• Make sure that your irrigation lines in your plot are 100% unclogged. Correctly water your plot real well before leaving today.
  • Treat all ants before leaving today and DO NOT leave any flags throughout the garden.

 

  • Please do not return any dirty tools to the Tool Shed. It’s everyone’s responsibility to keep that area clean!

 

 

Children’s Vegetable Garden Program (CVGP) Week 6, October 12th, 2019

 

Agenda 6: Gardening Session #6

A special thanks goes out to our dedicated watering team in keeping our garden growing

and alive throughout the season from one Saturday to the next.  I hope everyone can agree on this as we all can see how beautiful everything looks this morning.

header-vegetable-garden

  • Your plot and walkways should be 100% free of weeds before leaving today. No spurge or any other weeds….
  • Remove all bamboo stakes from your plots that are not needed.
  • Keep bringing material for the compost pile. Discard any rocks or coarse material into the adjacent grassy area when screening the compost/soil too.
  • Have all your seeds germinated to date? If they haven’t, it’s because they were probably planted too deep.
  • Snapdragons: Cut all your plants back by about 20% if this was not done last week.  Make sure that all the plants are firmed in real well. Hand water this area real good. Fertilize around the four plants with one cup of organic granulated fertilizer.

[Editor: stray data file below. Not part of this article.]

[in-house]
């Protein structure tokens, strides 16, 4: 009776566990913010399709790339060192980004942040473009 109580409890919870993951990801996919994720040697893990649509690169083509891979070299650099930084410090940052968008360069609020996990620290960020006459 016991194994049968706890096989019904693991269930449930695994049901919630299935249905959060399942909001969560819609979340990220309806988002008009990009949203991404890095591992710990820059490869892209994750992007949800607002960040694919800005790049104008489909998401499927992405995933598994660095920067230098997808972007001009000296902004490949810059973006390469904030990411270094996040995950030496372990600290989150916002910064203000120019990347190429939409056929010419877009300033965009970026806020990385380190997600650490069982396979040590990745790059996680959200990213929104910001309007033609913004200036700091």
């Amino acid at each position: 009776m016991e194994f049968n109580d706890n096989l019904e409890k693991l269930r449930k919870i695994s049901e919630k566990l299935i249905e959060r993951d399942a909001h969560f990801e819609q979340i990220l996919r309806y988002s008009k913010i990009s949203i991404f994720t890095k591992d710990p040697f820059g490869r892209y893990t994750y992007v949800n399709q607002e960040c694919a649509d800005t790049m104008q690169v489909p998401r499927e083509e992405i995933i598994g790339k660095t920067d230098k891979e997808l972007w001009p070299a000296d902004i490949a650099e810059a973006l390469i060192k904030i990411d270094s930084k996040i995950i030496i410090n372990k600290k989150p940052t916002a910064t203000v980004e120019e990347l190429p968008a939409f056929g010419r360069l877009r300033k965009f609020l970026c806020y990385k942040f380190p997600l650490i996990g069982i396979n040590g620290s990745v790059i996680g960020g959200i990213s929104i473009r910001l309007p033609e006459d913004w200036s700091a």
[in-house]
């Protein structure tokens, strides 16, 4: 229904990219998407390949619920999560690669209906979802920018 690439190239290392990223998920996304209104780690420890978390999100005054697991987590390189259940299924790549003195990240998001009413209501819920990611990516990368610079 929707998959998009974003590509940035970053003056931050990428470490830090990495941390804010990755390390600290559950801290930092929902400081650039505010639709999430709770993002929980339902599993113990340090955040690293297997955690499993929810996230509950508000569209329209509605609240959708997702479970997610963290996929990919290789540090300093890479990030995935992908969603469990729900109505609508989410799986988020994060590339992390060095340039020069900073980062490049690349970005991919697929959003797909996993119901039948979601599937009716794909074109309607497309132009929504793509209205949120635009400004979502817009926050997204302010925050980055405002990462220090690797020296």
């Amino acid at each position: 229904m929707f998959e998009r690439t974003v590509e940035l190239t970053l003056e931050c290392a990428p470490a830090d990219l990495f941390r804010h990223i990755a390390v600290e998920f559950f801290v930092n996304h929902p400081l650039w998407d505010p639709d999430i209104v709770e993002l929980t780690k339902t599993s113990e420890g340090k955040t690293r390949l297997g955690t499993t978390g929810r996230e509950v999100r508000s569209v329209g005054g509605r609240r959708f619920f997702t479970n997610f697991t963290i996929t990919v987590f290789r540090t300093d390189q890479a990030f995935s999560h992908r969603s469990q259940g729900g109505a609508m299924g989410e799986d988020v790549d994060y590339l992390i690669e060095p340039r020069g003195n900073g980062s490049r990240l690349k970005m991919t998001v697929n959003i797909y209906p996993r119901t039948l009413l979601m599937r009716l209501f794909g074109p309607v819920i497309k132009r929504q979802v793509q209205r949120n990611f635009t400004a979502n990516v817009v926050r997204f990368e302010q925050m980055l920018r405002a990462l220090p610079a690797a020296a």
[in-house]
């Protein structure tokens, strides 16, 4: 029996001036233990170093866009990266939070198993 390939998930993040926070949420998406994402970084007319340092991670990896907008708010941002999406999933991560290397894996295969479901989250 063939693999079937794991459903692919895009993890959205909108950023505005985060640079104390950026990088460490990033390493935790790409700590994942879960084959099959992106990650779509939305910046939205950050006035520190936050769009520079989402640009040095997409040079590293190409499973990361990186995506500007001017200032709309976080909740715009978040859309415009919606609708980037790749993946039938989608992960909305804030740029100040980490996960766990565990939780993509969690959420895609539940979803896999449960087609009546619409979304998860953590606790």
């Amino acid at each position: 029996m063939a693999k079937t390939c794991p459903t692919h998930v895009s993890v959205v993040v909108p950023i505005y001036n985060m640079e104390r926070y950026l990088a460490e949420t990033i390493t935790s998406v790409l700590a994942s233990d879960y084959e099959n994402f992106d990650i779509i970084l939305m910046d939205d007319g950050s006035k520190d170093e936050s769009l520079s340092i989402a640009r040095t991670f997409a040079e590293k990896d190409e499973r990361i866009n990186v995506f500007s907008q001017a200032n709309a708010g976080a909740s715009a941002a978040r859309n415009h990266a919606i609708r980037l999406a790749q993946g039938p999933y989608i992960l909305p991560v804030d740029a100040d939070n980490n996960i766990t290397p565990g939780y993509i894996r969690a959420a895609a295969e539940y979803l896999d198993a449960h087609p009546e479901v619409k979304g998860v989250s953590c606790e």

• Broccoli: Check plants for caterpillars and properly relocate them with the help of your Garden Mentors. Remove any leaves from the bottom part of the plant that look yellow or brown.  Fertilize around both plants with one cup of organic granulated fertilizer.  Do not get any fertilizer on the plants leaves or close to their crowns. Hand water this area real good.
  • Beans: Properly reseed any plants that have not emerged. Hand water this area real good, but take caution not to knock your plants over.
  • Beets: Some plots have many of their beets up already. If you do not see visible leaves up, then you probably planted them too deep.  Properly reseed any plants that have not emerged (plant them barely below the soil surface). Hand water this area real good, but take caution not to knock your plants over.
  • Chinese cabbage: Check plants for caterpillars and properly relocate them with the help of your Garden Mentors. Remove any leaves from the bottom part of the plant that look yellow or brown.  Start harvesting/cutting some of the bottom leaves to use in soups or a salad. Hand water this area real good.